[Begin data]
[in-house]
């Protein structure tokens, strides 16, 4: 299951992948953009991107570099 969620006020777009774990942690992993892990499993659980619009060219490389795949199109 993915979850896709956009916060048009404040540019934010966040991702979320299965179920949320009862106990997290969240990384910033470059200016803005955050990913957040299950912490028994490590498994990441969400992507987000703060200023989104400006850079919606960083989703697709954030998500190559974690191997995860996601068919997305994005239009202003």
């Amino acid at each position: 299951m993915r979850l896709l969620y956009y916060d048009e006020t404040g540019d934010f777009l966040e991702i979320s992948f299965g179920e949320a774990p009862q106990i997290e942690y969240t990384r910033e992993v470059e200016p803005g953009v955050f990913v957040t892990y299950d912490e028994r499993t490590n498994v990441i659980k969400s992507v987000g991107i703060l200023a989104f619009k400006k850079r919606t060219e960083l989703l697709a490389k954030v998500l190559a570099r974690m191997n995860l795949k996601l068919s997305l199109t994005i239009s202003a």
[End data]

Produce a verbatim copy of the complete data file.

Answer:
[in-house]
């Protein structure tokens, strides 16, 4: 299951992948953009991107570099 969620006020777009774990942690992993892990499993659980619009060219490389795949199109 993915979850896709956009916060048009404040540019934010966040991702979320299965179920949320009862106990997290969240990384910033470059200016803005955050990913957040299950912490028994490590498994990441969400992507987000703060200023989104400006850079919606960083989703697709954030998500190559974690191997995860996601068919997305994005239009202003």
């Amino acid at each position: 299951m993915r979850l896709l969620y956009y916060d048009e006020t404040g540019d934010f777009l966040e991702i979320s992948f299965g179920e949320a774990p009862q106990i997290e942690y969240t990384r910033e992993v470059e200016p803005g953009v955050f990913v957040t892990y299950d912490e028994r499993t490590n498994v990441i659980k969400s992507v987000g991107i703060l200023a989104f619009k400006k850079r919606t060219e960083l989703l697709a490389k954030v998500l190559a570099r974690m191997n995860l795949k996601l068919s997305l199109t994005i239009s202003a």